[OMC-Boats] What makes a marine engine, marine?

From: BC Howk <bchowk@...>
Date: Tue, 08 Sep 2009 14:58:10 -0500 (CDT)

As Lee pointed out; if you ever get the blank stare from the person at the parts store when you tell them your working on a vintage 60's boat with a 225 odd fire buick V6 (used to happen to me all the time) just back up take a deep breath, reset and request the same part for a 69 jeepster and all is well!! So JD, Lee beat me to it, rather than a skylark I tell them a 69 jeepster. (I used to have one) This brings up a question that's bugged me for a long time....

What EXACTLY makes a marine long block or short block....MARINE?

OK, so anybody that's been reading this list should know that the following are special marine parts:
carburetor/flame arrestor, altenator/voltage regulator, starter, fuel pump, water pump, the thermostat housing and exhaust manifolds are clearly application specific.....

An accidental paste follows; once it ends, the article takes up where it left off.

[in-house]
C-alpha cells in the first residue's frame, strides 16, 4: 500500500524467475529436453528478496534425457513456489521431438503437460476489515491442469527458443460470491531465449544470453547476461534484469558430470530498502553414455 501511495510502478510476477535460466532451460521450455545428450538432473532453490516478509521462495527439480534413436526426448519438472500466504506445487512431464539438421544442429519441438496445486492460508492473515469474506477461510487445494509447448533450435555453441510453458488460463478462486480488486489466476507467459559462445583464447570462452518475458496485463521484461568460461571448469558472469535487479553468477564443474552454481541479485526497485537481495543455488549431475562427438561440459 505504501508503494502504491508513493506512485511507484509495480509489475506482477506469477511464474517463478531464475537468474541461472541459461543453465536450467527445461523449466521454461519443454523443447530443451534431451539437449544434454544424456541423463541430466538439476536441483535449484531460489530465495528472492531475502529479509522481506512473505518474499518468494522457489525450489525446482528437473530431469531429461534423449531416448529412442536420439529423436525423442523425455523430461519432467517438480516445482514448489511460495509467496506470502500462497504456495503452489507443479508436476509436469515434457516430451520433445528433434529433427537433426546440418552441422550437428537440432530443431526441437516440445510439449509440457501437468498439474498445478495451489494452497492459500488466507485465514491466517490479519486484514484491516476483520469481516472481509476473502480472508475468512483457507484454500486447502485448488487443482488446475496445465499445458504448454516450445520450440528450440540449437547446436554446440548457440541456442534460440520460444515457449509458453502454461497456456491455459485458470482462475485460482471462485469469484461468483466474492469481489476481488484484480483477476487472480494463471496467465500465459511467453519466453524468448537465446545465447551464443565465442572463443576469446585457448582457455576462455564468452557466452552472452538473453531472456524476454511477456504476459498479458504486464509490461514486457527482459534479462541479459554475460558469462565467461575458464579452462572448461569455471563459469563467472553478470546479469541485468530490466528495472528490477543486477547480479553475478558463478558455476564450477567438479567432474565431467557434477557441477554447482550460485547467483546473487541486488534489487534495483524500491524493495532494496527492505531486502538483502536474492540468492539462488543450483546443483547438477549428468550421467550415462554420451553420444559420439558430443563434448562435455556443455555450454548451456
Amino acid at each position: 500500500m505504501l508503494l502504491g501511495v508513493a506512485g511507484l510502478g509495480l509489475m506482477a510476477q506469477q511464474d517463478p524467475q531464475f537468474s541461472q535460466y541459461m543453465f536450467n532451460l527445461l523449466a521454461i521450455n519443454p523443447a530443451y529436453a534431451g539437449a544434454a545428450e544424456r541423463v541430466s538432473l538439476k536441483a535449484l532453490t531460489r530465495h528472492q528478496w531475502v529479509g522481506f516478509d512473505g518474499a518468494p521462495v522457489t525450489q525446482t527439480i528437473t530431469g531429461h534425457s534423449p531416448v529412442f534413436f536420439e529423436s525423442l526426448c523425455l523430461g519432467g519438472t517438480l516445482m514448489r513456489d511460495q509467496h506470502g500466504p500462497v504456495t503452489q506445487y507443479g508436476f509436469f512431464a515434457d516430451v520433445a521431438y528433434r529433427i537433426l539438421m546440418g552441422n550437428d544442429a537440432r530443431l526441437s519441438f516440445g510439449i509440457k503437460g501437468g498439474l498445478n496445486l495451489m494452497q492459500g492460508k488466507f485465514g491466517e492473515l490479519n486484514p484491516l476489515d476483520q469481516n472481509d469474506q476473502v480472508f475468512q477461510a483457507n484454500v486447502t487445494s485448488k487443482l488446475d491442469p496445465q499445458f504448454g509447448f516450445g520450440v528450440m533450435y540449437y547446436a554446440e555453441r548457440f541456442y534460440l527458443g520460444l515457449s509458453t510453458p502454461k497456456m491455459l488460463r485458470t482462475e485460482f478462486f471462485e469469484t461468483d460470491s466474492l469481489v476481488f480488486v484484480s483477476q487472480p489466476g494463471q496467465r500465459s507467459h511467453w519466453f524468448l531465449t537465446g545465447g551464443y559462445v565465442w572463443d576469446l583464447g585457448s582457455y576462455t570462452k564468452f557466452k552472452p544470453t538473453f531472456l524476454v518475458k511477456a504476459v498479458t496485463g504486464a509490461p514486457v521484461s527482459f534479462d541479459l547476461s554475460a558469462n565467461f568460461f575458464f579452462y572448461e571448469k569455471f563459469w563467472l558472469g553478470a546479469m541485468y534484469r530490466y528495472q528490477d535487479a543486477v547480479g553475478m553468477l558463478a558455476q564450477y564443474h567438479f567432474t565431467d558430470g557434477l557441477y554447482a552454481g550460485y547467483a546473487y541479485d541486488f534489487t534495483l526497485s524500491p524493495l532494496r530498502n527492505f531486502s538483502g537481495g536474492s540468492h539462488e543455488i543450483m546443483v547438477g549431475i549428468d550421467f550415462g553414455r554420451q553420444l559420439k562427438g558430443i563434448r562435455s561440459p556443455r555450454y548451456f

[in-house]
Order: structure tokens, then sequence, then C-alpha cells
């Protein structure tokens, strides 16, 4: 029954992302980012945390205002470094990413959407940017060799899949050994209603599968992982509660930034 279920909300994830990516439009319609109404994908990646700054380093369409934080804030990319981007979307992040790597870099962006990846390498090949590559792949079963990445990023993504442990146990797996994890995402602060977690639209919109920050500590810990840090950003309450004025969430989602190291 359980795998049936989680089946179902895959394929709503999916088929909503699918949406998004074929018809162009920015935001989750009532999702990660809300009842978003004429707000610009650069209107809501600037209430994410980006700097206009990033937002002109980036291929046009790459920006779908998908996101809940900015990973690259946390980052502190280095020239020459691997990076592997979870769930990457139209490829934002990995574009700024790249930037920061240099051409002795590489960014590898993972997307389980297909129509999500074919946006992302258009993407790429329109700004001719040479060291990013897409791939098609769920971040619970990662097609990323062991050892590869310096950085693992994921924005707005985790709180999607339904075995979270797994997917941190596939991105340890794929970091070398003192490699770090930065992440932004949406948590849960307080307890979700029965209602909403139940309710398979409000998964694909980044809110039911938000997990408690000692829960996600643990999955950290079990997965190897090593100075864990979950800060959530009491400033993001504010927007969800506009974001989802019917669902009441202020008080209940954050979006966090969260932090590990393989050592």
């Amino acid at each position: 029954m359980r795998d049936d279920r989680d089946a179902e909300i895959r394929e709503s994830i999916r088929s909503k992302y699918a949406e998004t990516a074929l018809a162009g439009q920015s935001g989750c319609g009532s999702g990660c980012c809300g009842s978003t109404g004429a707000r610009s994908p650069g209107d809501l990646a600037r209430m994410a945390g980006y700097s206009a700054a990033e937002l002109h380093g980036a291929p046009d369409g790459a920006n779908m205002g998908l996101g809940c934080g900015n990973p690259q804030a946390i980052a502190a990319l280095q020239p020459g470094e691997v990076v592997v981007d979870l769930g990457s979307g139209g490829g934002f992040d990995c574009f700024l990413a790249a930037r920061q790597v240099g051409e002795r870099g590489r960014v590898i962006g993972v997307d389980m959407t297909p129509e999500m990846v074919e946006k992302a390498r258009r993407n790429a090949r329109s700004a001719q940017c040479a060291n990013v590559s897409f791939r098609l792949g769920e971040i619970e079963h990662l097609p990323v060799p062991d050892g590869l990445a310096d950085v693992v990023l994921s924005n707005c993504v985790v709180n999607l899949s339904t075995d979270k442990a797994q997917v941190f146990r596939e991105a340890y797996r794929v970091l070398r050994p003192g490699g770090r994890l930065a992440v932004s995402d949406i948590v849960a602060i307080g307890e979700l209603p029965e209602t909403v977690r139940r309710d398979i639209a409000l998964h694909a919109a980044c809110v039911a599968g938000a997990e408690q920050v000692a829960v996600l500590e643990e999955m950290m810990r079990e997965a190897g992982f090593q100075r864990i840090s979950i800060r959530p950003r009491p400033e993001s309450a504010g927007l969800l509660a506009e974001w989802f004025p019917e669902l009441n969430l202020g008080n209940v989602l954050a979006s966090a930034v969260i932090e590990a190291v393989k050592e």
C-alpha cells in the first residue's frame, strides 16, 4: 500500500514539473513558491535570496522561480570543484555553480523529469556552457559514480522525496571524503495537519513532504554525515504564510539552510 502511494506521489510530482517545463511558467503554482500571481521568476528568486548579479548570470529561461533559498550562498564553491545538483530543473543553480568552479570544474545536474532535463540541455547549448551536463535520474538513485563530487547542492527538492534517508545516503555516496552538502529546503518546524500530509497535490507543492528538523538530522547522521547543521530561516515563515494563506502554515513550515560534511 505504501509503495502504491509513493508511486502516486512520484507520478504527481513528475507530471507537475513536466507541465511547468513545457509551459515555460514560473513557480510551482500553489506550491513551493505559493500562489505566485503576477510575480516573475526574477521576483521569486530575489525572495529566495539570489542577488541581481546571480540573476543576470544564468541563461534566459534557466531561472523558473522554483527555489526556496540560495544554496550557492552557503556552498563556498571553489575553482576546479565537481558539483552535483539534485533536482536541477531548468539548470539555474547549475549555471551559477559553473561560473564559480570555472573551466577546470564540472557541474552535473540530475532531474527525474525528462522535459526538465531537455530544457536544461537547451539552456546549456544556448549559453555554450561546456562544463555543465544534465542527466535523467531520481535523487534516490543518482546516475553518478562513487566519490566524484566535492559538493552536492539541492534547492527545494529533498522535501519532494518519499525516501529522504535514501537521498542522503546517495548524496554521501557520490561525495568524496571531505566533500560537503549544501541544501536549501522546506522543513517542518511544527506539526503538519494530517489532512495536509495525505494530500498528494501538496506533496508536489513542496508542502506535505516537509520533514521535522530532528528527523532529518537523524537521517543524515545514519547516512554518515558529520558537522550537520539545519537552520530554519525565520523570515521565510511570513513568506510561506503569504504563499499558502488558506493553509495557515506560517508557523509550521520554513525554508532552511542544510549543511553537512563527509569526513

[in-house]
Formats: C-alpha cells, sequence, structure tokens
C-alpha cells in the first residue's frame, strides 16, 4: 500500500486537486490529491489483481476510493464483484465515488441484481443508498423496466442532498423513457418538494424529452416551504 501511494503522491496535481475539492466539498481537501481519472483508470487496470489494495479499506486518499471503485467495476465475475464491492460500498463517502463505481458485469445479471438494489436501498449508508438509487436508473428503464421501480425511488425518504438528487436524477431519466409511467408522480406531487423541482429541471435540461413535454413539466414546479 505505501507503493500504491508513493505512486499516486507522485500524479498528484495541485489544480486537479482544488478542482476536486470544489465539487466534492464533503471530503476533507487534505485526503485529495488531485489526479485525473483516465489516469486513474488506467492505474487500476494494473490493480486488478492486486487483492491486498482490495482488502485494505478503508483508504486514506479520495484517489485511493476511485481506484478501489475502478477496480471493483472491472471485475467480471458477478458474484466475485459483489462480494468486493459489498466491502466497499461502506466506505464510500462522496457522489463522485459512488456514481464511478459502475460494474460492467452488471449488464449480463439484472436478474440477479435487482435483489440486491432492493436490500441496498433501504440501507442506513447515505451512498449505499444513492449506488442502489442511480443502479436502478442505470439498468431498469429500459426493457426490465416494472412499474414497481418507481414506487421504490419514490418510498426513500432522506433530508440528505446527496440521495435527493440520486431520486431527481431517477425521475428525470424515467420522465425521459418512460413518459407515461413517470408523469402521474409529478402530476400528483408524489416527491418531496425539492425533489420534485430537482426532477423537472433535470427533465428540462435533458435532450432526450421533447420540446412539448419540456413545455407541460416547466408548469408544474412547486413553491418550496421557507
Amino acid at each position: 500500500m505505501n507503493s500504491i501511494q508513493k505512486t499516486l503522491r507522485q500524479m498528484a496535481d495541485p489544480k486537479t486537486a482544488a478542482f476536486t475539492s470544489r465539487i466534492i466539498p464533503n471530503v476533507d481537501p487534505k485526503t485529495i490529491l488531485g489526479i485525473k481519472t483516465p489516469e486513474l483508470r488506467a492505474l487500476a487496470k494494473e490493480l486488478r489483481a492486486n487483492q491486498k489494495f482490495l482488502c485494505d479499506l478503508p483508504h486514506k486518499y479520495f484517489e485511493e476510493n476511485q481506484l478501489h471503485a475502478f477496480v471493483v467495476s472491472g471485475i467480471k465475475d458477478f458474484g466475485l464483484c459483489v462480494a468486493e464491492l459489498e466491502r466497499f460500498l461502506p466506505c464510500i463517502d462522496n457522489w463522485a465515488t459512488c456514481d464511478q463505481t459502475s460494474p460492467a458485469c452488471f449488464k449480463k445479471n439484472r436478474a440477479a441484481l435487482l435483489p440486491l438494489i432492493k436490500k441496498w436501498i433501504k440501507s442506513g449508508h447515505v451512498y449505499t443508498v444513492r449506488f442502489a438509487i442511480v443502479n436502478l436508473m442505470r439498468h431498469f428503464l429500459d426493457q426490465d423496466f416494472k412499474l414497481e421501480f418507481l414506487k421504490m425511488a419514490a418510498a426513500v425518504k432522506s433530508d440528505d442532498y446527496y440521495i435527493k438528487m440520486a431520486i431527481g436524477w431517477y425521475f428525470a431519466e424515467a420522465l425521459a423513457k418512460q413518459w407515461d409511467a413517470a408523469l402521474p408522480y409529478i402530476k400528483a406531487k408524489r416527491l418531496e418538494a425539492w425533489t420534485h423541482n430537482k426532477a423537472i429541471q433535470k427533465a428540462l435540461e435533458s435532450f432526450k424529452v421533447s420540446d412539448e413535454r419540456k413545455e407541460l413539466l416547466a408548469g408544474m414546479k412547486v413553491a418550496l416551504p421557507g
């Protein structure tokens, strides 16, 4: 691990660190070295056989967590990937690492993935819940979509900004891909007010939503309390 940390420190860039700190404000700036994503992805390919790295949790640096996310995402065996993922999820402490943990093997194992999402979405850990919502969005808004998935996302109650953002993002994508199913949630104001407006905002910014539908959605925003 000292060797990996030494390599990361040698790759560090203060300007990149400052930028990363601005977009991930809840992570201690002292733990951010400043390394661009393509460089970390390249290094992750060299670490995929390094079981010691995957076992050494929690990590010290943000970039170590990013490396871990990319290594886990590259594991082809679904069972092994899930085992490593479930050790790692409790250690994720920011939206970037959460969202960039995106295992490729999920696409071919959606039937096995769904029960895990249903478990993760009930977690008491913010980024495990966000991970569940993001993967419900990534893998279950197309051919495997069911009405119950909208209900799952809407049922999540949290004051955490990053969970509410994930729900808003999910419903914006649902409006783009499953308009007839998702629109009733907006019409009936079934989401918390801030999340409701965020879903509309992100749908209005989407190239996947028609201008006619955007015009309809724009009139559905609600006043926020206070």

What I am talking about is the LONG BLOCK; the block itself, crankshaft, pistons/rods, heads, valves, pushrods, timing set, etc. Is there anything special about this. In other words, is there any reason why someone couldn't buy a long block for say a 69 jeepster and bolt on all of the marine specific stuff?

I recently replaced the "long Block" in my tow vehicle (89 F-250 351 windsor w/EFI), was less hassle than tearing down the old engine, figuring out how to get all the parts to a machine shop and less expensive than a rebuild anyway. It came with a 7 year 70K mile warranty, was tested and guarenteed, they dropped it off at my door less than 36 hours after ordering it and picked up the core when I was done. This was my first engine swap and after all the smog and computer stuff, I'm thinking doing something like that with that SUPER SIMPLE little V6 should be a piece of cake, once you get access to a hoist tall enough...

Any thoughts???


Received on Tuesday, 8 September 2009

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